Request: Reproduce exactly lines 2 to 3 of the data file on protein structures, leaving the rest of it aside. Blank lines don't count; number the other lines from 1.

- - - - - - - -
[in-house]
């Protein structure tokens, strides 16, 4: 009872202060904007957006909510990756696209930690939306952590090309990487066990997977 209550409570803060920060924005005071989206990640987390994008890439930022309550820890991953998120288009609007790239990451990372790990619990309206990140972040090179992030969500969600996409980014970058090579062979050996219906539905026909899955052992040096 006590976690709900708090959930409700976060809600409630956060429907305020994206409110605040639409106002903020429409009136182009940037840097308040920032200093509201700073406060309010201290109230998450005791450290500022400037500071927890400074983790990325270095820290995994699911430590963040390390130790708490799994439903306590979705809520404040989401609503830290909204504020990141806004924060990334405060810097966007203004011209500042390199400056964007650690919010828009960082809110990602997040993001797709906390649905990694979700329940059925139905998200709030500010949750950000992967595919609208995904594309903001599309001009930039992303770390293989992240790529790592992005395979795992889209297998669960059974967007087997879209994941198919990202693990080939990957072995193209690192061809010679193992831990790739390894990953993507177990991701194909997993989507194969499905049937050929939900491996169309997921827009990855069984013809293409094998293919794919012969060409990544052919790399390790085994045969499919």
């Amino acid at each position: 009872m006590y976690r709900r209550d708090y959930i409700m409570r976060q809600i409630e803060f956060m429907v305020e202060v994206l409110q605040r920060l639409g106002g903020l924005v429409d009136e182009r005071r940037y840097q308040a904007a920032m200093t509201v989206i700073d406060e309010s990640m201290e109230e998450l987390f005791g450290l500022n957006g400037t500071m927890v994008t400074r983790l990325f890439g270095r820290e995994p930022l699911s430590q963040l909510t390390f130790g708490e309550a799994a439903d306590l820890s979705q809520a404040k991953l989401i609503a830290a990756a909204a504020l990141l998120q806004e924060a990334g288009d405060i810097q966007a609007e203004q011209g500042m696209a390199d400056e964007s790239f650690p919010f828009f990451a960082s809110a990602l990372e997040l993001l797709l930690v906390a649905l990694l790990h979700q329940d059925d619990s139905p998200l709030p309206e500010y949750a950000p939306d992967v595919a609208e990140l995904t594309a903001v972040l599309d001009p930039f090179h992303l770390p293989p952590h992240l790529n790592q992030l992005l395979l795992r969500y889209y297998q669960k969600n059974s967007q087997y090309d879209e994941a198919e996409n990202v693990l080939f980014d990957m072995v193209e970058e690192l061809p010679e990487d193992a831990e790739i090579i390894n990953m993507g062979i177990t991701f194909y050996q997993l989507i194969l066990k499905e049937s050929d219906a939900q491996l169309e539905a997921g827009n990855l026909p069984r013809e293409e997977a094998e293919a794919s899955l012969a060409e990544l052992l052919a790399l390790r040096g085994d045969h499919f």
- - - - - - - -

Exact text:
């Protein structure tokens, strides 16, 4: 009872202060904007957006909510990756696209930690939306952590090309990487066990997977 209550409570803060920060924005005071989206990640987390994008890439930022309550820890991953998120288009609007790239990451990372790990619990309206990140972040090179992030969500969600996409980014970058090579062979050996219906539905026909899955052992040096 006590976690709900708090959930409700976060809600409630956060429907305020994206409110605040639409106002903020429409009136182009940037840097308040920032200093509201700073406060309010201290109230998450005791450290500022400037500071927890400074983790990325270095820290995994699911430590963040390390130790708490799994439903306590979705809520404040989401609503830290909204504020990141806004924060990334405060810097966007203004011209500042390199400056964007650690919010828009960082809110990602997040993001797709906390649905990694979700329940059925139905998200709030500010949750950000992967595919609208995904594309903001599309001009930039992303770390293989992240790529790592992005395979795992889209297998669960059974967007087997879209994941198919990202693990080939990957072995193209690192061809010679193992831990790739390894990953993507177990991701194909997993989507194969499905049937050929939900491996169309997921827009990855069984013809293409094998293919794919012969060409990544052919790399390790085994045969499919």
């Amino acid at each position: 009872m006590y976690r709900r209550d708090y959930i409700m409570r976060q809600i409630e803060f956060m429907v305020e202060v994206l409110q605040r920060l639409g106002g903020l924005v429409d009136e182009r005071r940037y840097q308040a904007a920032m200093t509201v989206i700073d406060e309010s990640m201290e109230e998450l987390f005791g450290l500022n957006g400037t500071m927890v994008t400074r983790l990325f890439g270095r820290e995994p930022l699911s430590q963040l909510t390390f130790g708490e309550a799994a439903d306590l820890s979705q809520a404040k991953l989401i609503a830290a990756a909204a504020l990141l998120q806004e924060a990334g288009d405060i810097q966007a609007e203004q011209g500042m696209a390199d400056e964007s790239f650690p919010f828009f990451a960082s809110a990602l990372e997040l993001l797709l930690v906390a649905l990694l790990h979700q329940d059925d619990s139905p998200l709030p309206e500010y949750a950000p939306d992967v595919a609208e990140l995904t594309a903001v972040l599309d001009p930039f090179h992303l770390p293989p952590h992240l790529n790592q992030l992005l395979l795992r969500y889209y297998q669960k969600n059974s967007q087997y090309d879209e994941a198919e996409n990202v693990l080939f980014d990957m072995v193209e970058e690192l061809p010679e990487d193992a831990e790739i090579i390894n990953m993507g062979i177990t991701f194909y050996q997993l989507i194969l066990k499905e049937s050929d219906a939900q491996l169309e539905a997921g827009n990855l026909p069984r013809e293409e997977a094998e293919a794919s899955l012969a060409e990544l052992l052919a790399l390790r040096g085994d045969h499919f």